5 3. Establish Team Relationships for Quality Performance meet important authentic performance requirements while satisfying relevant societal and professional constraints. Students establish relationships and implement practices with team members, advisors, and clients that support high performance and continuous improvement. 4. Manage Project Schedule and Resources Students plan, monitor, and manage project schedule, resources, and work assignments to ensure timely and within-budget completion. 5. Apply Knowledge, Research and Creativity 6. Make Decisions Using Broad-Based Criteria Students utilize prior knowledge, independent research, published information, patents, and original ideas in addressing problems and generating solutions. Students make design decisions based on design requirements, life-cycle considerations, resource availability, sustainability, and associated risks. 7. Use Contemporary Tools Students demonstrate effective use of contemporary tools for engineering and business analysis, fabrication, testing, and design communication. 8. Test and Defend Design Performance Students collectively test and defend performance of a multi-discipline design with respect to at least one primary design requirement. 9. Communicate for Project Success Students use formal and informal communications with team members, advisors, and clients to document and facilitate progress and to enhance impact of designs. 10. Pursue Needed Professional Development Students individually assess and pursue personal professional growth in concert with project requirements and personal career goals. Table 1: Program s Learning Outcomes 3 The pre-capstone course (first seven weeks) focuses on teaching a design process in a lecture setting while teams of three or four students apply it to a mini-design project. The design is then followed throughout the company-sponsored project (Figure 2.)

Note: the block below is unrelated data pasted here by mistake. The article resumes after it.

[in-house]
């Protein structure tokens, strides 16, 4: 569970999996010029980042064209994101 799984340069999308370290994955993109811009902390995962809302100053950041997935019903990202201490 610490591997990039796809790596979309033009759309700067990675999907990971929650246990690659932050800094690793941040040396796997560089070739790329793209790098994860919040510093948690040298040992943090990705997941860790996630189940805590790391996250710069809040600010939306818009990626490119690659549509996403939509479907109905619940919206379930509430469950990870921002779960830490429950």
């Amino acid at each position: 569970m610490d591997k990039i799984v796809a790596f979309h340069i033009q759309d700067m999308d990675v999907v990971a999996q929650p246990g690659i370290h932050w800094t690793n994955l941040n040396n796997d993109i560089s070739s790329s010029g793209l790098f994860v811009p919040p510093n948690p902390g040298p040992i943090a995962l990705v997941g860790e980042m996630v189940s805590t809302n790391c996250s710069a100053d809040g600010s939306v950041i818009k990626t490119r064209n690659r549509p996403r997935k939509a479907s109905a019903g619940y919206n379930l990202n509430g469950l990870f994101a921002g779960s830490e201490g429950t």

6 User-Defined Problem Problem Scoping 1. Define Problem Gather information ID stake holders Understand root causes 2. Create Needs Define design requirements Obtain customer approval Concept Generation 3. Create Design Concepts Select best solution Define Specifications Obtain customer approval 4. Design Solution Create detail design Document Obtain customer approval Solution Realization 5. Build Prototype Purchase material Construct product, process, or system 6. Validate Design Test against spec Revise as necessary 7. Implement Design Figure 2: Engineering Design Process 3 To familiarize students with the design process, they perform a mini-design project in the precapstone course. This involves redesigning a home product (i.e. toaster, fruit slicer, contact lenses case, etc.) to address a common functional issue. Written and oral presentations are required at each phase of the project each assessed with a set of rubrics (Appendix, Table A-1 and A-2). In addition to teaching the design process, lectures include topics on project